By Kristina Uriegas-Reyes
"I’ve recently come across two online sources that take issue with what is basically the infantilization of women and women’s media. There’s The Daily Beast’s “OMG! Women's Sites Need to Grow Up” by Tricia Romano and there’s a blog post by Julie Klausner.
Both Jane Pratt’s highly anticipated site, xoJane.com, and Zooey Deschanel’s new collaborative site, HelloGiggles, are aimed at young women about ages 16-35. As sites that call themselves the place for “strong voices, identities and opinions” and the place for “smart, independent, and creative females,” they are bound to come under criticism, which is what Tracia Romano’s article certainly does. It criticizes the sites for more or less talking down to its audience or essentially lacking in smart content for grown-up women. I understand where they’re coming from, but it seems like there apparently needs to be a distinction on how fluffy content can be before it is turned away by smart women.
I took rhetorical issue with the fact that The Daily Beast compares HelloGiggles and xoJane (along with Cosmopolitan.com thrown in) to GQ at one point in the article. The writer, Romano says, “With such tickle-me-hormonal content online, it makes one wonder, where is the content for women who want the equivalent of GQ, with sharp articles about powerful women and fascinating trend stories, written by writers as good as Tom Wolfe or Joan Didion? Where are the fashion spreads that make you feel aspirational, not inadequate?”
In terms of publications, isn't Vanity Fair or Vogue the equivalent to GQ? If we’re just talking smart writing in general, BUST for that matter? Are there guy websites that write like GQ? It just seems like a rhetorically strange comparison. If she actually meant GQ Online instead of the publication, the website seems to have just as much “fluff” as most women’s site with headlines like, “The Ultimate Father’s Day Gift Guide,” “12 Killer Summer Grooming Tips,” and “When is it Ok To Send A Girl A Picture of My Penis?” (uh..apparently when she asks for one).
Another thing I took issue with was the idea of the exclamation point. They quote Jezebel’s founder, Anna Holmes, who says, “Let's stop using exclamation points. By design, when you read them, the voice in your head, as you're reading them, goes up a couple of registers. It's hard to take it seriously and it sounds kind of ditsy. Why can't we just talk like grownups?” Whoa, I didn’t know exclamation points were such a big deal. I get that there can be too many in one place, over excitement is not appealing to read, but it doesn't necessarily equal ditsy sounding. That, to me, is kind of a jump. Personally, I think that some things are just plain exciting and deserve an exclamation. What do you guys think?
While I think both xoJane and HelloGiggles have been hit or miss in the content department and have definitely posted material ranging in age appropriateness, I also think that’s kind of the point. Shouldn’t there be a place that people of various ages can go? I am enjoying the joyful tone from HelloGiggles and skip over the stuff that’s “too young” for me or that I can’t relate to. When it comes to xoJane, I do agree some of the more serious articles were treated too cavalier or didn’t make sense in context, but as a long time JANE fan, I am enjoying most of the content.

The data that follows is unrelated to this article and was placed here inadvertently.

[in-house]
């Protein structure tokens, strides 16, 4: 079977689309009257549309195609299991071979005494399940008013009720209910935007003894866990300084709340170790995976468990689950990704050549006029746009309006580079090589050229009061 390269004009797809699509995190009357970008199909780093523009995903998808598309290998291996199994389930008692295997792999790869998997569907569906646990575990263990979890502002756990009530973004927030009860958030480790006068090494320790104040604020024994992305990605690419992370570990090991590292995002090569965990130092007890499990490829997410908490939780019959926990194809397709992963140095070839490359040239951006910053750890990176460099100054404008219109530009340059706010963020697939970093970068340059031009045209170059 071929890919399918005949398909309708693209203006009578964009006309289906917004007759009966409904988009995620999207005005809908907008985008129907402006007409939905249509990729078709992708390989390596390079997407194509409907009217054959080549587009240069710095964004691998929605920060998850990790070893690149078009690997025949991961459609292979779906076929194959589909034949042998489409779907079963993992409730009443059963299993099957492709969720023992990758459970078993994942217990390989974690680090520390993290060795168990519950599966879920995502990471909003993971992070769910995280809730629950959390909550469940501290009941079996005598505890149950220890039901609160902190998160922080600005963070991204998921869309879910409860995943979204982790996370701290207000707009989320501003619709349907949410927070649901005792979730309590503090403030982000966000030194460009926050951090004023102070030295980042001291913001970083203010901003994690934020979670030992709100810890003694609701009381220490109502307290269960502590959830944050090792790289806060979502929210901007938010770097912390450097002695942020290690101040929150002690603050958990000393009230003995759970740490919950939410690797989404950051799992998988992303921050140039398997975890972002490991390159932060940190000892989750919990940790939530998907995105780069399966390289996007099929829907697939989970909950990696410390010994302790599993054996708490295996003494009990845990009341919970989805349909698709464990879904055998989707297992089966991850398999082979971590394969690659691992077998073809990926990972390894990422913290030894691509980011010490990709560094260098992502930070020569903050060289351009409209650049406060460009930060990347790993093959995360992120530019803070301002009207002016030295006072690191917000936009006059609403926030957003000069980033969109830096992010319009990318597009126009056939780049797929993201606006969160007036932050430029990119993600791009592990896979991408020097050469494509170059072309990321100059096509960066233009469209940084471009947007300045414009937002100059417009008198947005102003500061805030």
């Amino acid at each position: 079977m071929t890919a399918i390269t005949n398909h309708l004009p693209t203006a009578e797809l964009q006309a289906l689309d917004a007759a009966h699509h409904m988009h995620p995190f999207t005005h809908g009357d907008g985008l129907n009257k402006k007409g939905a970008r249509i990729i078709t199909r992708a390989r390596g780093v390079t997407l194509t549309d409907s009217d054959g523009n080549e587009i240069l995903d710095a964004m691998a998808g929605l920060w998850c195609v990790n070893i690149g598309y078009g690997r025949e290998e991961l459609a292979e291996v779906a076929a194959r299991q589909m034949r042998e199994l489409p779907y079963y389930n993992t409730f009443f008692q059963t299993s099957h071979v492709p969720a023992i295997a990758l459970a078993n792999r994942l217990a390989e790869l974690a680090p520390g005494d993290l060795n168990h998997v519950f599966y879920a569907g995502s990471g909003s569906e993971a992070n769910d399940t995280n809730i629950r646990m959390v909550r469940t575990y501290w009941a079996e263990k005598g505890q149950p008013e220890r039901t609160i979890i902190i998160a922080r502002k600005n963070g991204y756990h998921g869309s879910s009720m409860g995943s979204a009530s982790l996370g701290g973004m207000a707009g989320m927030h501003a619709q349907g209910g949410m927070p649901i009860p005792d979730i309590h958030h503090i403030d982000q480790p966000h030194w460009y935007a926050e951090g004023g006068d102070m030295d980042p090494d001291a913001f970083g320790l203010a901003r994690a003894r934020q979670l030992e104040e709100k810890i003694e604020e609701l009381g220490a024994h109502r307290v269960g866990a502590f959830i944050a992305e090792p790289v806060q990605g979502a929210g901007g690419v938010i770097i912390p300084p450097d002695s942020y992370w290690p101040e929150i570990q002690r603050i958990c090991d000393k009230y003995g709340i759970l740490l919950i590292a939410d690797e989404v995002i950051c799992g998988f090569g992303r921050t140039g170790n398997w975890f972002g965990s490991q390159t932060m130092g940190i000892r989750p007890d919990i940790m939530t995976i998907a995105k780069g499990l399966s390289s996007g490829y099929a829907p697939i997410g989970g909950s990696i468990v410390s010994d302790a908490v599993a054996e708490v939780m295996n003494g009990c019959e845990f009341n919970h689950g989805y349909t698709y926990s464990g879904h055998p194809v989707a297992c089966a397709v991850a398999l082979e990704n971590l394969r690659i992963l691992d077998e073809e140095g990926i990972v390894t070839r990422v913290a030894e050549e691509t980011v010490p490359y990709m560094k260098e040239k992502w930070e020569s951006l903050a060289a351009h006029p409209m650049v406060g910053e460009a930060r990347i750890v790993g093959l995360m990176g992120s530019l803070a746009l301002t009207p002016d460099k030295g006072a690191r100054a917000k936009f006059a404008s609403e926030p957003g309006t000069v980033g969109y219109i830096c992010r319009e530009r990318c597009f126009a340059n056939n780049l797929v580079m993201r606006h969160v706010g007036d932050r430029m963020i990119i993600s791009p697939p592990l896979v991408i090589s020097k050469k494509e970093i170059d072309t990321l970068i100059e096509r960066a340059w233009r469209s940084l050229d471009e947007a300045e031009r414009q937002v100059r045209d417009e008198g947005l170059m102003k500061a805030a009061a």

When it comes to Julie Klausner’s post, the thing that bothered me the most is that she seems to be the one deciding what makes you “act younger” or what you are officially too old for. She says, “I’m begging age-appropriate females: Read something written before you were born. Stand up straight. Make sure you own one piece of jewelry that you did not purchase on Etsy.” What? Buying from Etsy means I’m not acting like a real woman? Apparently so does wearing rompers, playing the ukulele, and liking kittens or 90’s movies. She says you can make your own modern womanhood, but basically says in the post that if you "do this, buy this, eat this, listen to this, read this" then you are not acting like a “real women.” Romano wants us to write like real women and Klausner wants us to act like real women. Don’t we have enough people telling us what a “real woman” is? It doesn't help that we're already criticized if we act "too sexy." Now we're also criticized if we act "too young." Liking only those things listed by Klausner is one thing I suppose, but too much of the post seems like one hell of a generalization.
Maybe I’m just the kind of person who likes cute designs, excitement, exclamation points, and joyful reading material, but that doesn’t mean I don’t want solid writing nor do I want to be talked to like a little girl. I don’t think liking cute things and being talked down to go hand in hand. Super girly culture and smart writing are not mutually exclusive in my opinion. I’m pretty sure I can like kittens and rainbows and still be a feminist.
The bright side is that women have so many outlets to express themselves and write. I, or other writers such as Romano, might question the content, but I’m definitely glad to have two more creative websites for women. The more the merrier, I say! XOJane and HelloGiggles add to the likes of BUST.com, Jezebel, The Frisky, and The Hairpin (If you know of more, let me know!). We have the right to criticize the media so I’m glad to hear these opinions about the girly culture we’re living in. I’m dying to hear what you guys think though. Are we as women infantizing ourselves when it comes to interests and media or is it all in good fun? Is the content reflecting our culture and what we want to read or does it need to be changed?"
This is a post I'm pretty proud of from over at BUST.com